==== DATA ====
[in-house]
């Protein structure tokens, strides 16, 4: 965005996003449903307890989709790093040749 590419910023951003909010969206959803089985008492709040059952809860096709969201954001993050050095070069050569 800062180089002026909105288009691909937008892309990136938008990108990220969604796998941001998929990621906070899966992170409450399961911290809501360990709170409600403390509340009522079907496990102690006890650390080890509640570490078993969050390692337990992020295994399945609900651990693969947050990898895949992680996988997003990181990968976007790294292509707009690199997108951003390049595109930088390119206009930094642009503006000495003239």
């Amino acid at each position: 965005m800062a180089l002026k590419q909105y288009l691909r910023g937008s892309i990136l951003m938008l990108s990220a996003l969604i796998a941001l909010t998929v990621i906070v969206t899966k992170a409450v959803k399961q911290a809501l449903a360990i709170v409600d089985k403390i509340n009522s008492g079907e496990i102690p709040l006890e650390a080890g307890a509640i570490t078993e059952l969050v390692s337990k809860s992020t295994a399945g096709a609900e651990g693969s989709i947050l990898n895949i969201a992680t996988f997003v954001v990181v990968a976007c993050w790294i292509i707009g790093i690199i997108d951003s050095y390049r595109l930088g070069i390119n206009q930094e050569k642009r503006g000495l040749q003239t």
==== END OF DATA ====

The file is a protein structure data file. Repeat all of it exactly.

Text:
[in-house]
């Protein structure tokens, strides 16, 4: 965005996003449903307890989709790093040749 590419910023951003909010969206959803089985008492709040059952809860096709969201954001993050050095070069050569 800062180089002026909105288009691909937008892309990136938008990108990220969604796998941001998929990621906070899966992170409450399961911290809501360990709170409600403390509340009522079907496990102690006890650390080890509640570490078993969050390692337990992020295994399945609900651990693969947050990898895949992680996988997003990181990968976007790294292509707009690199997108951003390049595109930088390119206009930094642009503006000495003239």
């Amino acid at each position: 965005m800062a180089l002026k590419q909105y288009l691909r910023g937008s892309i990136l951003m938008l990108s990220a996003l969604i796998a941001l909010t998929v990621i906070v969206t899966k992170a409450v959803k399961q911290a809501l449903a360990i709170v409600d089985k403390i509340n009522s008492g079907e496990i102690p709040l006890e650390a080890g307890a509640i570490t078993e059952l969050v390692s337990k809860s992020t295994a399945g096709a609900e651990g693969s989709i947050l990898n895949i969201a992680t996988f997003v954001v990181v990968a976007c993050w790294i292509i707009g790093i690199i997108d951003s050095y390049r595109l930088g070069i390119n206009q930094e050569k642009r503006g000495l040749q003239t």